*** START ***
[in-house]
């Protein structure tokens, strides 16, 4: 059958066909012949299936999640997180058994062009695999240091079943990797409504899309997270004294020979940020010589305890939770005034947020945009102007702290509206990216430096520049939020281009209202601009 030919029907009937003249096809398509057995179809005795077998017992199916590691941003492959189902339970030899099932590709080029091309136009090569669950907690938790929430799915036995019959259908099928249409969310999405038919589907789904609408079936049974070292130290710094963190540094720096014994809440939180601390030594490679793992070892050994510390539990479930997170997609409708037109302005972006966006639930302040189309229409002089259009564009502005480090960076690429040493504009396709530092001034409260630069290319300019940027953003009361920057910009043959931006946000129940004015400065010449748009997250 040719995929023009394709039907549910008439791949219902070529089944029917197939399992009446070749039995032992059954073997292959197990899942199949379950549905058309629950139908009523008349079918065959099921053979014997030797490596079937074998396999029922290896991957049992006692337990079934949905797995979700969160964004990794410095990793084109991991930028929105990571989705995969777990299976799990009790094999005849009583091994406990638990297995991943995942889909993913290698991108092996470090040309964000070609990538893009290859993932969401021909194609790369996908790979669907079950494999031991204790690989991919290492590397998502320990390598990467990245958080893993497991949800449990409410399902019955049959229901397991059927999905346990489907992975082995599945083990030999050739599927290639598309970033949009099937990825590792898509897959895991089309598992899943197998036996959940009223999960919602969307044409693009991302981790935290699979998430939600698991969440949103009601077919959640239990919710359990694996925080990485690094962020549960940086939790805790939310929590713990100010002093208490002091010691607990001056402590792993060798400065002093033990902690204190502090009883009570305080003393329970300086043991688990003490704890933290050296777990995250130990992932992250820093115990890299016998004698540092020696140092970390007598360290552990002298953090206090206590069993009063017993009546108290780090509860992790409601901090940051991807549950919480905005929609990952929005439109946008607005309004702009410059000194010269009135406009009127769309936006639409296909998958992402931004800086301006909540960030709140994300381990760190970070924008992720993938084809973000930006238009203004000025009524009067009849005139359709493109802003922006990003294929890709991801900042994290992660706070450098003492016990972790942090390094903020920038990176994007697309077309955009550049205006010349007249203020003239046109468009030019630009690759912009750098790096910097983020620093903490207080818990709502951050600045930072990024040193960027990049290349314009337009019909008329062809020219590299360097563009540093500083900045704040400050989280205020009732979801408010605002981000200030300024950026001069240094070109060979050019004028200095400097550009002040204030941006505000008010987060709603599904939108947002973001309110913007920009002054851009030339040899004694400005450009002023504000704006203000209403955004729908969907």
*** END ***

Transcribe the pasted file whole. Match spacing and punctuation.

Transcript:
[in-house]
């Protein structure tokens, strides 16, 4: 059958066909012949299936999640997180058994062009695999240091079943990797409504899309997270004294020979940020010589305890939770005034947020945009102007702290509206990216430096520049939020281009209202601009 030919029907009937003249096809398509057995179809005795077998017992199916590691941003492959189902339970030899099932590709080029091309136009090569669950907690938790929430799915036995019959259908099928249409969310999405038919589907789904609408079936049974070292130290710094963190540094720096014994809440939180601390030594490679793992070892050994510390539990479930997170997609409708037109302005972006966006639930302040189309229409002089259009564009502005480090960076690429040493504009396709530092001034409260630069290319300019940027953003009361920057910009043959931006946000129940004015400065010449748009997250 040719995929023009394709039907549910008439791949219902070529089944029917197939399992009446070749039995032992059954073997292959197990899942199949379950549905058309629950139908009523008349079918065959099921053979014997030797490596079937074998396999029922290896991957049992006692337990079934949905797995979700969160964004990794410095990793084109991991930028929105990571989705995969777990299976799990009790094999005849009583091994406990638990297995991943995942889909993913290698991108092996470090040309964000070609990538893009290859993932969401021909194609790369996908790979669907079950494999031991204790690989991919290492590397998502320990390598990467990245958080893993497991949800449990409410399902019955049959229901397991059927999905346990489907992975082995599945083990030999050739599927290639598309970033949009099937990825590792898509897959895991089309598992899943197998036996959940009223999960919602969307044409693009991302981790935290699979998430939600698991969440949103009601077919959640239990919710359990694996925080990485690094962020549960940086939790805790939310929590713990100010002093208490002091010691607990001056402590792993060798400065002093033990902690204190502090009883009570305080003393329970300086043991688990003490704890933290050296777990995250130990992932992250820093115990890299016998004698540092020696140092970390007598360290552990002298953090206090206590069993009063017993009546108290780090509860992790409601901090940051991807549950919480905005929609990952929005439109946008607005309004702009410059000194010269009135406009009127769309936006639409296909998958992402931004800086301006909540960030709140994300381990760190970070924008992720993938084809973000930006238009203004000025009524009067009849005139359709493109802003922006990003294929890709991801900042994290992660706070450098003492016990972790942090390094903020920038990176994007697309077309955009550049205006010349007249203020003239046109468009030019630009690759912009750098790096910097983020620093903490207080818990709502951050600045930072990024040193960027990049290349314009337009019909008329062809020219590299360097563009540093500083900045704040400050989280205020009732979801408010605002981000200030300024950026001069240094070109060979050019004028200095400097550009002040204030941006505000008010987060709603599904939108947002973001309110913007920009002054851009030339040899004694400005450009002023504000704006203000209403955004729908969907």